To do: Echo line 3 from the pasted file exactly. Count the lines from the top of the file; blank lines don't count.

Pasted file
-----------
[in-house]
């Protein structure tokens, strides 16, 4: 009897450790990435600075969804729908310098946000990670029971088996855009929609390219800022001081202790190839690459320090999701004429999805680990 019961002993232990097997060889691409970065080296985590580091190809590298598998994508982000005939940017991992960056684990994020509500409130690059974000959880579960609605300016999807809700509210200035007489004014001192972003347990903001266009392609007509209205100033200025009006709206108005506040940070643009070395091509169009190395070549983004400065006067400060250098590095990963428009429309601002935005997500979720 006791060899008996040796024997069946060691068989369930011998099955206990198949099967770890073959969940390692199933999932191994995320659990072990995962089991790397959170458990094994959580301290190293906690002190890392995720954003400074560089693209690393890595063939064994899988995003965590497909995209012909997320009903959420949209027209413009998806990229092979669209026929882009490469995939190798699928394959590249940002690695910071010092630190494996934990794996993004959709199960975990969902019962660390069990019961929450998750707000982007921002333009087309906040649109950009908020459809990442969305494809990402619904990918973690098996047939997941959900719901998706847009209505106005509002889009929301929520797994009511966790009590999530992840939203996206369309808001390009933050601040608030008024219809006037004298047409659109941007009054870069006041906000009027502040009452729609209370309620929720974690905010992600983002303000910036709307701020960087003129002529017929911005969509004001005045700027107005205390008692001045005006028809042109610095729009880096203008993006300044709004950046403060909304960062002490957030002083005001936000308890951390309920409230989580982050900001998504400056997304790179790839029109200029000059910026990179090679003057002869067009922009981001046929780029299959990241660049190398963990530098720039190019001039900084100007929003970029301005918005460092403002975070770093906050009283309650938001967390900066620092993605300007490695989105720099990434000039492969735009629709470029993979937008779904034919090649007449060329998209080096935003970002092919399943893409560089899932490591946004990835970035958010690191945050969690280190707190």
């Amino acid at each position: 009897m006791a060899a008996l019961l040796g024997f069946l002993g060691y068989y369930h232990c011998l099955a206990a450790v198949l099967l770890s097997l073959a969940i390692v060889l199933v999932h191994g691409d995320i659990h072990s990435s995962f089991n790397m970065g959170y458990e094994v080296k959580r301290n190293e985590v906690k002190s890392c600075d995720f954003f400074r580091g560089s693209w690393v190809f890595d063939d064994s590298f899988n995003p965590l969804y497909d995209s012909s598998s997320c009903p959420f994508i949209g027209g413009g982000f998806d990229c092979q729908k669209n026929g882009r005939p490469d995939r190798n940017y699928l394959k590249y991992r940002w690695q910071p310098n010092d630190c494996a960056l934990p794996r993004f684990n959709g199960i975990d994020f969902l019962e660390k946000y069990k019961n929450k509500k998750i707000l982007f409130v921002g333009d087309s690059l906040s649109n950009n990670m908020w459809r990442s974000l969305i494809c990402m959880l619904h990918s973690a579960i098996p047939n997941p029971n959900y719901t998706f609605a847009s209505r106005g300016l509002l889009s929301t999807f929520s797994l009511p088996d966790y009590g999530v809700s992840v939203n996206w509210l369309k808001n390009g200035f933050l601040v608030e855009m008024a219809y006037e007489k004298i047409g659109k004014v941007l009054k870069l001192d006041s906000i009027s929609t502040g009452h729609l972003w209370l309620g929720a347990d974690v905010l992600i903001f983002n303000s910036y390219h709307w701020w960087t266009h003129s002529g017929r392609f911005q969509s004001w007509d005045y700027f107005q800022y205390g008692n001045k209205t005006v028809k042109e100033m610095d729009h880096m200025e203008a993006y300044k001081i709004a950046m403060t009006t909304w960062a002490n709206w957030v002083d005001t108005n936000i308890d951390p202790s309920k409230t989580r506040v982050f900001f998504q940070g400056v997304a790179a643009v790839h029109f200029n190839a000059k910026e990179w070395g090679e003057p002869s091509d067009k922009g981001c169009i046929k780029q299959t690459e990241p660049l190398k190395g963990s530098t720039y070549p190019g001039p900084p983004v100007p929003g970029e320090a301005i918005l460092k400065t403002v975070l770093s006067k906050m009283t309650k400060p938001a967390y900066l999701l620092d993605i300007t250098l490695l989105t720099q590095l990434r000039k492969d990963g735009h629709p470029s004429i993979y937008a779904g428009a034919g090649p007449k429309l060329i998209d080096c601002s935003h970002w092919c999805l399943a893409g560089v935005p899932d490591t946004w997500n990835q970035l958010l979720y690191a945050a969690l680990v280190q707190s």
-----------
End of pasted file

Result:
């Amino acid at each position: 009897m006791a060899a008996l019961l040796g024997f069946l002993g060691y068989y369930h232990c011998l099955a206990a450790v198949l099967l770890s097997l073959a969940i390692v060889l199933v999932h191994g691409d995320i659990h072990s990435s995962f089991n790397m970065g959170y458990e094994v080296k959580r301290n190293e985590v906690k002190s890392c600075d995720f954003f400074r580091g560089s693209w690393v190809f890595d063939d064994s590298f899988n995003p965590l969804y497909d995209s012909s598998s997320c009903p959420f994508i949209g027209g413009g982000f998806d990229c092979q729908k669209n026929g882009r005939p490469d995939r190798n940017y699928l394959k590249y991992r940002w690695q910071p310098n010092d630190c494996a960056l934990p794996r993004f684990n959709g199960i975990d994020f969902l019962e660390k946000y069990k019961n929450k509500k998750i707000l982007f409130v921002g333009d087309s690059l906040s649109n950009n990670m908020w459809r990442s974000l969305i494809c990402m959880l619904h990918s973690a579960i098996p047939n997941p029971n959900y719901t998706f609605a847009s209505r106005g300016l509002l889009s929301t999807f929520s797994l009511p088996d966790y009590g999530v809700s992840v939203n996206w509210l369309k808001n390009g200035f933050l601040v608030e855009m008024a219809y006037e007489k004298i047409g659109k004014v941007l009054k870069l001192d006041s906000i009027s929609t502040g009452h729609l972003w209370l309620g929720a347990d974690v905010l992600i903001f983002n303000s910036y390219h709307w701020w960087t266009h003129s002529g017929r392609f911005q969509s004001w007509d005045y700027f107005q800022y205390g008692n001045k209205t005006v028809k042109e100033m610095d729009h880096m200025e203008a993006y300044k001081i709004a950046m403060t009006t909304w960062a002490n709206w957030v002083d005001t108005n936000i308890d951390p202790s309920k409230t989580r506040v982050f900001f998504q940070g400056v997304a790179a643009v790839h029109f200029n190839a000059k910026e990179w070395g090679e003057p002869s091509d067009k922009g981001c169009i046929k780029q299959t690459e990241p660049l190398k190395g963990s530098t720039y070549p190019g001039p900084p983004v100007p929003g970029e320090a301005i918005l460092k400065t403002v975070l770093s006067k906050m009283t309650k400060p938001a967390y900066l999701l620092d993605i300007t250098l490695l989105t720099q590095l990434r000039k492969d990963g735009h629709p470029s004429i993979y937008a779904g428009a034919g090649p007449k429309l060329i998209d080096c601002s935003h970002w092919c999805l399943a893409g560089v935005p899932d490591t946004w997500n990835q970035l958010l979720y690191a945050a969690l680990v280190q707190s």